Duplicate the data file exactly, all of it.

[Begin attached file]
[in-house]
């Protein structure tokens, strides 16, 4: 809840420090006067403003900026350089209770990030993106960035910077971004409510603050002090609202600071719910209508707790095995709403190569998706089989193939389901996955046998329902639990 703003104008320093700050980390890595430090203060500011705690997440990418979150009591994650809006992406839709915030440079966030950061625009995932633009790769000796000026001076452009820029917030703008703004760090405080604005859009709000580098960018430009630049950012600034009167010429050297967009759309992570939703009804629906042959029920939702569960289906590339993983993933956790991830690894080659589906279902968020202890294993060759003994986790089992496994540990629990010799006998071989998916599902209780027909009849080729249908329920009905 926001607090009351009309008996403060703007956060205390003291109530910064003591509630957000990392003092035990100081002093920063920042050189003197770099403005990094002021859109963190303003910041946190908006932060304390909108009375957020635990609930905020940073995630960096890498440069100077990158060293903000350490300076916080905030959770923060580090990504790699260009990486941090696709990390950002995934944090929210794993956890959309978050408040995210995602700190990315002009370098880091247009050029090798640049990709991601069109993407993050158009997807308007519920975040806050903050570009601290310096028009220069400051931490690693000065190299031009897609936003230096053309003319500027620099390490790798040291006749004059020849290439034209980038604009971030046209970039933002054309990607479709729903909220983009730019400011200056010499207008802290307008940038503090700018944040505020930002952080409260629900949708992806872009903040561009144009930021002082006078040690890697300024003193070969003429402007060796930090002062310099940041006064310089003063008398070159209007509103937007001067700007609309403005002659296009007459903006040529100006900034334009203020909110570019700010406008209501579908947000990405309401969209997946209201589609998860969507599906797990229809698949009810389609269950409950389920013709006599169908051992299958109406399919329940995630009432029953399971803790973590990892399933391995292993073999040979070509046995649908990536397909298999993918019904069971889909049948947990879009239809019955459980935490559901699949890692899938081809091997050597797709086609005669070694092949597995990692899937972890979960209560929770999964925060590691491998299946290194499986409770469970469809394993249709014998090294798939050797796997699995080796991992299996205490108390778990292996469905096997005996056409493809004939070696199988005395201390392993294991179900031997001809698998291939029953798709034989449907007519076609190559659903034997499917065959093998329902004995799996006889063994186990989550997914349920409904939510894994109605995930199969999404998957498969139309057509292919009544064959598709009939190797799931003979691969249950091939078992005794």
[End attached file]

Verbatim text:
[in-house]
């Protein structure tokens, strides 16, 4: 809840420090006067403003900026350089209770990030993106960035910077971004409510603050002090609202600071719910209508707790095995709403190569998706089989193939389901996955046998329902639990 703003104008320093700050980390890595430090203060500011705690997440990418979150009591994650809006992406839709915030440079966030950061625009995932633009790769000796000026001076452009820029917030703008703004760090405080604005859009709000580098960018430009630049950012600034009167010429050297967009759309992570939703009804629906042959029920939702569960289906590339993983993933956790991830690894080659589906279902968020202890294993060759003994986790089992496994540990629990010799006998071989998916599902209780027909009849080729249908329920009905 926001607090009351009309008996403060703007956060205390003291109530910064003591509630957000990392003092035990100081002093920063920042050189003197770099403005990094002021859109963190303003910041946190908006932060304390909108009375957020635990609930905020940073995630960096890498440069100077990158060293903000350490300076916080905030959770923060580090990504790699260009990486941090696709990390950002995934944090929210794993956890959309978050408040995210995602700190990315002009370098880091247009050029090798640049990709991601069109993407993050158009997807308007519920975040806050903050570009601290310096028009220069400051931490690693000065190299031009897609936003230096053309003319500027620099390490790798040291006749004059020849290439034209980038604009971030046209970039933002054309990607479709729903909220983009730019400011200056010499207008802290307008940038503090700018944040505020930002952080409260629900949708992806872009903040561009144009930021002082006078040690890697300024003193070969003429402007060796930090002062310099940041006064310089003063008398070159209007509103937007001067700007609309403005002659296009007459903006040529100006900034334009203020909110570019700010406008209501579908947000990405309401969209997946209201589609998860969507599906797990229809698949009810389609269950409950389920013709006599169908051992299958109406399919329940995630009432029953399971803790973590990892399933391995292993073999040979070509046995649908990536397909298999993918019904069971889909049948947990879009239809019955459980935490559901699949890692899938081809091997050597797709086609005669070694092949597995990692899937972890979960209560929770999964925060590691491998299946290194499986409770469970469809394993249709014998090294798939050797796997699995080796991992299996205490108390778990292996469905096997005996056409493809004939070696199988005395201390392993294991179900031997001809698998291939029953798709034989449907007519076609190559659903034997499917065959093998329902004995799996006889063994186990989550997914349920409904939510894994109605995930199969999404998957498969139309057509292919009544064959598709009939190797799931003979691969249950091939078992005794």